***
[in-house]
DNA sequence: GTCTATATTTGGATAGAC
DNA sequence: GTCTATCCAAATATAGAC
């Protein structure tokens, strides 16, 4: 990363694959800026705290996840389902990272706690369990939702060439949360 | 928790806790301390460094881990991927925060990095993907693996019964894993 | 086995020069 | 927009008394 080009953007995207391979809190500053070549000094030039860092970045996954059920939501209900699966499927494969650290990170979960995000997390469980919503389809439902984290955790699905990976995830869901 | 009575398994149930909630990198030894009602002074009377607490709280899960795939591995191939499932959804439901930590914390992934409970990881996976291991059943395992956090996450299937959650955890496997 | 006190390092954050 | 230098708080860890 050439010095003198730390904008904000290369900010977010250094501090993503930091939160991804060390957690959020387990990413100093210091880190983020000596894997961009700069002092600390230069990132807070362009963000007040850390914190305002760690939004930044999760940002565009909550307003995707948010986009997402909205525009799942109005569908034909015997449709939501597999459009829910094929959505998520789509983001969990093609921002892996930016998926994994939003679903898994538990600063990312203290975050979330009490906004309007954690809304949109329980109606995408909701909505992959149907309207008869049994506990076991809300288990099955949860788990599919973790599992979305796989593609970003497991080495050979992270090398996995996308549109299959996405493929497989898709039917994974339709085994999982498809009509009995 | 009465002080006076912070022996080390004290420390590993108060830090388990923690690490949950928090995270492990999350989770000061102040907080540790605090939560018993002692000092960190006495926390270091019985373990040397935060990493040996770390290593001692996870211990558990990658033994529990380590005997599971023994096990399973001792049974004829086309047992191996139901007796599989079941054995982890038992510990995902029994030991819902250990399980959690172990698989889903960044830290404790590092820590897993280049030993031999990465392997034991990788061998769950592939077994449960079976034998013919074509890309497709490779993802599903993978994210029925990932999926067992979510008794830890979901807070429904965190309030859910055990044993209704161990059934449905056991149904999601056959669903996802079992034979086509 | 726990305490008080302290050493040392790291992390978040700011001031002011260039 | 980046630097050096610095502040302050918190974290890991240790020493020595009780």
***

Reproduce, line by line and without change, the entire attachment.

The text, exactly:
[in-house]
DNA sequence: GTCTATATTTGGATAGAC
DNA sequence: GTCTATCCAAATATAGAC
């Protein structure tokens, strides 16, 4: 990363694959800026705290996840389902990272706690369990939702060439949360 | 928790806790301390460094881990991927925060990095993907693996019964894993 | 086995020069 | 927009008394 080009953007995207391979809190500053070549000094030039860092970045996954059920939501209900699966499927494969650290990170979960995000997390469980919503389809439902984290955790699905990976995830869901 | 009575398994149930909630990198030894009602002074009377607490709280899960795939591995191939499932959804439901930590914390992934409970990881996976291991059943395992956090996450299937959650955890496997 | 006190390092954050 | 230098708080860890 050439010095003198730390904008904000290369900010977010250094501090993503930091939160991804060390957690959020387990990413100093210091880190983020000596894997961009700069002092600390230069990132807070362009963000007040850390914190305002760690939004930044999760940002565009909550307003995707948010986009997402909205525009799942109005569908034909015997449709939501597999459009829910094929959505998520789509983001969990093609921002892996930016998926994994939003679903898994538990600063990312203290975050979330009490906004309007954690809304949109329980109606995408909701909505992959149907309207008869049994506990076991809300288990099955949860788990599919973790599992979305796989593609970003497991080495050979992270090398996995996308549109299959996405493929497989898709039917994974339709085994999982498809009509009995 | 009465002080006076912070022996080390004290420390590993108060830090388990923690690490949950928090995270492990999350989770000061102040907080540790605090939560018993002692000092960190006495926390270091019985373990040397935060990493040996770390290593001692996870211990558990990658033994529990380590005997599971023994096990399973001792049974004829086309047992191996139901007796599989079941054995982890038992510990995902029994030991819902250990399980959690172990698989889903960044830290404790590092820590897993280049030993031999990465392997034991990788061998769950592939077994449960079976034998013919074509890309497709490779993802599903993978994210029925990932999926067992979510008794830890979901807070429904965190309030859910055990044993209704161990059934449905056991149904999601056959669903996802079992034979086509 | 726990305490008080302290050493040392790291992390978040700011001031002011260039 | 980046630097050096610095502040302050918190974290890991240790020493020595009780």